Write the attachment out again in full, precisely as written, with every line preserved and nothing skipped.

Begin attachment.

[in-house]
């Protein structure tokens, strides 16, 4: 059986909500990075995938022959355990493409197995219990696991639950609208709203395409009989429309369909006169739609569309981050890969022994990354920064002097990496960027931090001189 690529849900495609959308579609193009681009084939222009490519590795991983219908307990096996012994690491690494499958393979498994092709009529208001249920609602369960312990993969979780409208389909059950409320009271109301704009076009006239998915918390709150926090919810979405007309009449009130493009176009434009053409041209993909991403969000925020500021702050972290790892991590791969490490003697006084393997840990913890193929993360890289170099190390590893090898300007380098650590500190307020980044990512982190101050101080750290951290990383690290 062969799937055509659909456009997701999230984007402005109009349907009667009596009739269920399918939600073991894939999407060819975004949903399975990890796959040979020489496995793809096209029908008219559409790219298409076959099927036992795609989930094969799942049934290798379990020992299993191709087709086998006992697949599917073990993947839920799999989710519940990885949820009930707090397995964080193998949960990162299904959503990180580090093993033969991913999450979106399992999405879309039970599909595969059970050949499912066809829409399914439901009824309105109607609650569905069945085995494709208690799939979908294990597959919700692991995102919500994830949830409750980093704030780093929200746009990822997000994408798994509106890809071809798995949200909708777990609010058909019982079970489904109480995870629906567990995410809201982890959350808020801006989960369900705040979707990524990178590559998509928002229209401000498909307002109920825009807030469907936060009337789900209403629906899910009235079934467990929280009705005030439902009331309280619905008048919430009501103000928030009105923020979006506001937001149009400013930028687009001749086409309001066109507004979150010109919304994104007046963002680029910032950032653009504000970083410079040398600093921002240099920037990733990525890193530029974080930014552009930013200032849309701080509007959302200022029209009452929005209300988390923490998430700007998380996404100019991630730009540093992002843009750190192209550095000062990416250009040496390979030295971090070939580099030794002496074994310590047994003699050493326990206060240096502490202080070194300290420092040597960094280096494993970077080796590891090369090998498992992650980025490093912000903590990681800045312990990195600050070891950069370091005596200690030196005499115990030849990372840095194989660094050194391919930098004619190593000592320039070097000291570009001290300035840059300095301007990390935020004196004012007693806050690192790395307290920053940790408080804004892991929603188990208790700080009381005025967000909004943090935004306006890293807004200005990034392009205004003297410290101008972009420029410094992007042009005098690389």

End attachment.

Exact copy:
[in-house]
């Protein structure tokens, strides 16, 4: 059986909500990075995938022959355990493409197995219990696991639950609208709203395409009989429309369909006169739609569309981050890969022994990354920064002097990496960027931090001189 690529849900495609959308579609193009681009084939222009490519590795991983219908307990096996012994690491690494499958393979498994092709009529208001249920609602369960312990993969979780409208389909059950409320009271109301704009076009006239998915918390709150926090919810979405007309009449009130493009176009434009053409041209993909991403969000925020500021702050972290790892991590791969490490003697006084393997840990913890193929993360890289170099190390590893090898300007380098650590500190307020980044990512982190101050101080750290951290990383690290 062969799937055509659909456009997701999230984007402005109009349907009667009596009739269920399918939600073991894939999407060819975004949903399975990890796959040979020489496995793809096209029908008219559409790219298409076959099927036992795609989930094969799942049934290798379990020992299993191709087709086998006992697949599917073990993947839920799999989710519940990885949820009930707090397995964080193998949960990162299904959503990180580090093993033969991913999450979106399992999405879309039970599909595969059970050949499912066809829409399914439901009824309105109607609650569905069945085995494709208690799939979908294990597959919700692991995102919500994830949830409750980093704030780093929200746009990822997000994408798994509106890809071809798995949200909708777990609010058909019982079970489904109480995870629906567990995410809201982890959350808020801006989960369900705040979707990524990178590559998509928002229209401000498909307002109920825009807030469907936060009337789900209403629906899910009235079934467990929280009705005030439902009331309280619905008048919430009501103000928030009105923020979006506001937001149009400013930028687009001749086409309001066109507004979150010109919304994104007046963002680029910032950032653009504000970083410079040398600093921002240099920037990733990525890193530029974080930014552009930013200032849309701080509007959302200022029209009452929005209300988390923490998430700007998380996404100019991630730009540093992002843009750190192209550095000062990416250009040496390979030295971090070939580099030794002496074994310590047994003699050493326990206060240096502490202080070194300290420092040597960094280096494993970077080796590891090369090998498992992650980025490093912000903590990681800045312990990195600050070891950069370091005596200690030196005499115990030849990372840095194989660094050194391919930098004619190593000592320039070097000291570009001290300035840059300095301007990390935020004196004012007693806050690192790395307290920053940790408080804004892991929603188990208790700080009381005025967000909004943090935004306006890293807004200005990034392009205004003297410290101008972009420029410094992007042009005098690389």